Whitehall's vicious-dog law now changes that were made in the state law, for the most part.

Whitehall's vicious-dog law now changes that were made in the state law, for the most part.

Whitehall City Council on Aug. 20 approved an ordinance dissolving the city's Dangerous and Vicious Dog Appeals Board. Legislation was adopted to amend other sections of code pertaining to vicious dogs to align with amended laws the state had adopted last year.

Gov. John Kasich last year signed legislation amending Ohio law concerning the criteria for which dogs are deemed vicious.

"We are marrying Ohio Revised Code with our local code," Whitehall Mayor Kim Maggard, who requested the legislation, said previously. "Ohio Revised Code puts a different definition (on vicious dogs) than Whitehall does, and we want to be the same as Ohio's law."

Ohio law was more specific than Whitehall's codes, setting apart definitions in three categories: nuisance dogs, dangerous dogs and vicious dogs.

Whitehall will maintain its own policy concerning the harboring of dangerous or vicious animals. State law requires that owners maintain liability insurance and a minimum-height fence.

Whitehall will continue to require a 6-foot fence, in excess of the minimum state law requirement.

Lubell Laboratories moving to Whitehall

A little-utilized public parking lot on South Yearling Road will be used to build a new office for a business that is moving from neighboring Bexley.

Lubell Laboratories Inc. is expected to relocate its corporate offices from North Stanwood Drive, Bexley, to South Yearling Road by the end of the year, Whitehall development director Zach Woodruff said.

"Small business is the backbone of the economy, and we are excited to have Lubell coming to Whitehall," Woodruff said.

Woodruff said Lubell had approached the city about eight months ago about finding a suitable site in Whitehall.

With little open land available, the city first considered finding an existing structure that could meet the needs of the small company that manufactures underwater speakers and acoustics.

When no such facility could be identified, the city was able to find another solution: a parking lot the city had acquired in the early 1990s, Woodruff said.

The lot is on the east side of South Yearling Road, just south of Langley Avenue, and the city had purchased the parking lot to provide public parking for businesses in the Olde Towne Square district of South Yearling Road.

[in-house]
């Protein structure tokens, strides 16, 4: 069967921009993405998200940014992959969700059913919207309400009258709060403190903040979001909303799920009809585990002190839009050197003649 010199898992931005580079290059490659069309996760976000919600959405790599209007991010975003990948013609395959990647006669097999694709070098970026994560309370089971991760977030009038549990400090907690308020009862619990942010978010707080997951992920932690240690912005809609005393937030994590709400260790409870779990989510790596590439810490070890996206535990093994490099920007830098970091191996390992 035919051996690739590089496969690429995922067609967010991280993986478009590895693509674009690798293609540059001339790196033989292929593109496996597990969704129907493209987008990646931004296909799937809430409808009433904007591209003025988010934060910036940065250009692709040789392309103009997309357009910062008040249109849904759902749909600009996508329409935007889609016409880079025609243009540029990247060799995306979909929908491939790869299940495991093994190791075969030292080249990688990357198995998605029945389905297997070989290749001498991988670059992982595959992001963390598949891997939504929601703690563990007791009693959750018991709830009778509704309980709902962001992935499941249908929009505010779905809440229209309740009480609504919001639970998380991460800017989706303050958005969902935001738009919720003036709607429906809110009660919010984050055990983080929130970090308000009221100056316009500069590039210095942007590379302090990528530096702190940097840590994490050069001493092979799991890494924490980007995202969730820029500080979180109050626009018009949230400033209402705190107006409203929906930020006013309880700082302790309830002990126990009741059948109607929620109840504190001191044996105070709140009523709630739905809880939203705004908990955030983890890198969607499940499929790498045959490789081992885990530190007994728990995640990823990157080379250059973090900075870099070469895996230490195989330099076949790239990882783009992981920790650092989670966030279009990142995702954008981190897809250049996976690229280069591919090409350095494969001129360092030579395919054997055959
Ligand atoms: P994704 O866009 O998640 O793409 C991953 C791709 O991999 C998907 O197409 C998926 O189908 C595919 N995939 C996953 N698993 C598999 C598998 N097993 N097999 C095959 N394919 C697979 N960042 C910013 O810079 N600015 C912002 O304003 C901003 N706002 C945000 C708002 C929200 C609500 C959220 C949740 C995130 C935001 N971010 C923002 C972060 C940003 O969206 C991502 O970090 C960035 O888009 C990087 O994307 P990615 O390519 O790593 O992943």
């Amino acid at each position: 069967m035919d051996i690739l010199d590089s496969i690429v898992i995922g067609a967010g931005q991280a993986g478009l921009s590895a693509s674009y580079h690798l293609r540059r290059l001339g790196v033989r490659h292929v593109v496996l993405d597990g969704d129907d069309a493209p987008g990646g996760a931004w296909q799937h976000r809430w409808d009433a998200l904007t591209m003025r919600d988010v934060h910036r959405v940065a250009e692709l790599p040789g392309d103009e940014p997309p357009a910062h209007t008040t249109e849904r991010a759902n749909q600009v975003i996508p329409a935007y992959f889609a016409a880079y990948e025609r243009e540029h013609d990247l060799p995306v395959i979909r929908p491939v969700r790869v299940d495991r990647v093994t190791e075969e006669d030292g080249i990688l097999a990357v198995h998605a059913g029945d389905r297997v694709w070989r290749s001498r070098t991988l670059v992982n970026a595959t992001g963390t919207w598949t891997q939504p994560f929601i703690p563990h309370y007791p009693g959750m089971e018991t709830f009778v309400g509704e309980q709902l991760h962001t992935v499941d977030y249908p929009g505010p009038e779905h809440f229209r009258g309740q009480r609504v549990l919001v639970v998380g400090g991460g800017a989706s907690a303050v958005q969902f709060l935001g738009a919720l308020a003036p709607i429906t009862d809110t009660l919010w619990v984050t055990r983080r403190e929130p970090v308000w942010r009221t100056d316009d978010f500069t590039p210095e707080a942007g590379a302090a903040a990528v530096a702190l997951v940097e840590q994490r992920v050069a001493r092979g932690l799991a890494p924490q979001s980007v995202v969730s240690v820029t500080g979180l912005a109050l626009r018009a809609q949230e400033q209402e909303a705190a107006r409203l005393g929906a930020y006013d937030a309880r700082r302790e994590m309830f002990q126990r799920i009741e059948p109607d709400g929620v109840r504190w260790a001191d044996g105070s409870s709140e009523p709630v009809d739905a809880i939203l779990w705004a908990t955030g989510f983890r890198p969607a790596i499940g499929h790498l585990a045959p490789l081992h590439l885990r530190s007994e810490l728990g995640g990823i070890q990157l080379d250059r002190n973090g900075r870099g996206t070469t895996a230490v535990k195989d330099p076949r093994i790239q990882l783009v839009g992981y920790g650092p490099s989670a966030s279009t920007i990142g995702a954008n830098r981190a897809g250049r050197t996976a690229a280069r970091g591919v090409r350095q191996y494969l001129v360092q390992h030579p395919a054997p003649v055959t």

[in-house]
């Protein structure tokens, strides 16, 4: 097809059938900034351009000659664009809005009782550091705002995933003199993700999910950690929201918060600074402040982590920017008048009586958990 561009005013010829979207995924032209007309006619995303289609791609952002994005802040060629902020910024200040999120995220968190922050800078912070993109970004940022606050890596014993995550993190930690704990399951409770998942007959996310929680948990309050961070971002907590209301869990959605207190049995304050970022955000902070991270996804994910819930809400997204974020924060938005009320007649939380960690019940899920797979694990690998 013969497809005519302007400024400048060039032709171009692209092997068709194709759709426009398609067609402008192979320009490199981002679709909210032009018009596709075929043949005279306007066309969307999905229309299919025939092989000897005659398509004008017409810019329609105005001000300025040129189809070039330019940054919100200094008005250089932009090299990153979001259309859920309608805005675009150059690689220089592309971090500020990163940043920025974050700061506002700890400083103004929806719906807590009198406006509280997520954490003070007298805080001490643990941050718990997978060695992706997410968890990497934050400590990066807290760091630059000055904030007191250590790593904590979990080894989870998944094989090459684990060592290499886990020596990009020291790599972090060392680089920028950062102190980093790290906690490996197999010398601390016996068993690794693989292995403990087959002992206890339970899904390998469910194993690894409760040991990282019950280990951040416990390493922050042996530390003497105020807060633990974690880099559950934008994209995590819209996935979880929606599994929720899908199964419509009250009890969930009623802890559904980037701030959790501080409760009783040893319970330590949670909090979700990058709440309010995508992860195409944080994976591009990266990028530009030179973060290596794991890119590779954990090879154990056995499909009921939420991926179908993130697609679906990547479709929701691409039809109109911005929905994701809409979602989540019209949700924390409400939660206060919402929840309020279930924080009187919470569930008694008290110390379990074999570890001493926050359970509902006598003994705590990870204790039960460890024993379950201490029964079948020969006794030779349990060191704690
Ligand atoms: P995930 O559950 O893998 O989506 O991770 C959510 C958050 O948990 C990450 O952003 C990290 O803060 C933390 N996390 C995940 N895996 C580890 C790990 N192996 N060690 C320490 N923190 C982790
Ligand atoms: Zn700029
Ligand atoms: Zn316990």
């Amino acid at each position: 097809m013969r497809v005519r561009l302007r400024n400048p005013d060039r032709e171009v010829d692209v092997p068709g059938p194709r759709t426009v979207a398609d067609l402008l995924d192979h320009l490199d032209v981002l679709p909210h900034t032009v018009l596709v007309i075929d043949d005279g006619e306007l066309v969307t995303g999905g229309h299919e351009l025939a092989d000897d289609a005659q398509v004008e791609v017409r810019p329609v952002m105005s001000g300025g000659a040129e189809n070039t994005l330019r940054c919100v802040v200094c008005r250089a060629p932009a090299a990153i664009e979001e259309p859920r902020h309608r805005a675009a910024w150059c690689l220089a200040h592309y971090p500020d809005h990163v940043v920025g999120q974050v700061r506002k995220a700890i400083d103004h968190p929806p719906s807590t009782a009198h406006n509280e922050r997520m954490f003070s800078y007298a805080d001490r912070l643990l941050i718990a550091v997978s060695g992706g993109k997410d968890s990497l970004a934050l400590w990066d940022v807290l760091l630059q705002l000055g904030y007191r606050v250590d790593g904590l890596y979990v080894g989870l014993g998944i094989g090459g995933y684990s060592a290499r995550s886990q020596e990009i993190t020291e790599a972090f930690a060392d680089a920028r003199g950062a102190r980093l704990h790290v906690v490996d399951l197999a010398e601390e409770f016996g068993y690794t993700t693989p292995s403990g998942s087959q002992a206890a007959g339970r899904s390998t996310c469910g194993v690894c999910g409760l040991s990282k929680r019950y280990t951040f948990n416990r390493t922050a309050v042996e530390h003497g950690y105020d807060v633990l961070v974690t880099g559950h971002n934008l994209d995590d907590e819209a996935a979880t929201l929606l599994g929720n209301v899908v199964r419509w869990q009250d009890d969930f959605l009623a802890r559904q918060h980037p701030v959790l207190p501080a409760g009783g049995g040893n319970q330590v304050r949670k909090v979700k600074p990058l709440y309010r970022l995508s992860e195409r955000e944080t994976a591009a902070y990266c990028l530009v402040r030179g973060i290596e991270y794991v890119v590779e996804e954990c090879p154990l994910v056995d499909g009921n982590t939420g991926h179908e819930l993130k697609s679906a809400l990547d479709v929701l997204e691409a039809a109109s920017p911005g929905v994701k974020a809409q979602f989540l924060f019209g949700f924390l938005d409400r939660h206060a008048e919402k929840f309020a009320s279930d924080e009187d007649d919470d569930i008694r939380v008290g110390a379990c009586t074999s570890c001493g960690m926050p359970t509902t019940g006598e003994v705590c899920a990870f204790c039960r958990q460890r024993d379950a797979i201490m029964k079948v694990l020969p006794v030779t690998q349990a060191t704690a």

In the late 1990s, Whitehall refurbished a portion of South Yearling Road, between Langley Avenue and Doney Street, with new curbs, gutters, brick features and streetlights, to create an "Old English" appearance inspired by Whitehall Street in London, England.

"But we don't think most people even knew it was a city parking lot," Woodruff said.

City officials determined the parking lot would better benefit the city as a home for a new business and an opportunity to capitalize on a rare opportunity for new development in the city.

The city took the first step toward the project during the Aug. 20 Whitehall City Council meeting, when legislation was introduced to transfer ownership of two parcels from the city to the Whitehall Community Improvement Corp.

The two parcels will be joined and sold to Lubell Laboratories for $20,000, Woodruff said, an amount a member of the Community Improvement Corp., and a Realtor deemed a fair market value.

Three full-time employees will move to Whitehall with a combined annual payroll of about $200,000, Woodruff said. Two additional full-time employees are expected to be added.

No incentives were offered or are tied to the opening.

Lubell Laboratories does not manufacture any equipment on site. The new office will serve as a corporate office, Woodruff said.

The parcel is zoned to allow for the intended use.

In other action Aug. 20, first readings were also made for an ordinance approving a special permit to allow Advance America, 3739 E. Broad St., to purchase gold and an ordinance to prohibit eastbound motorists on East Broad Street from making left turns into a parking lot on the north side of East Broad Street, just east of Defense Supply Center Columbus.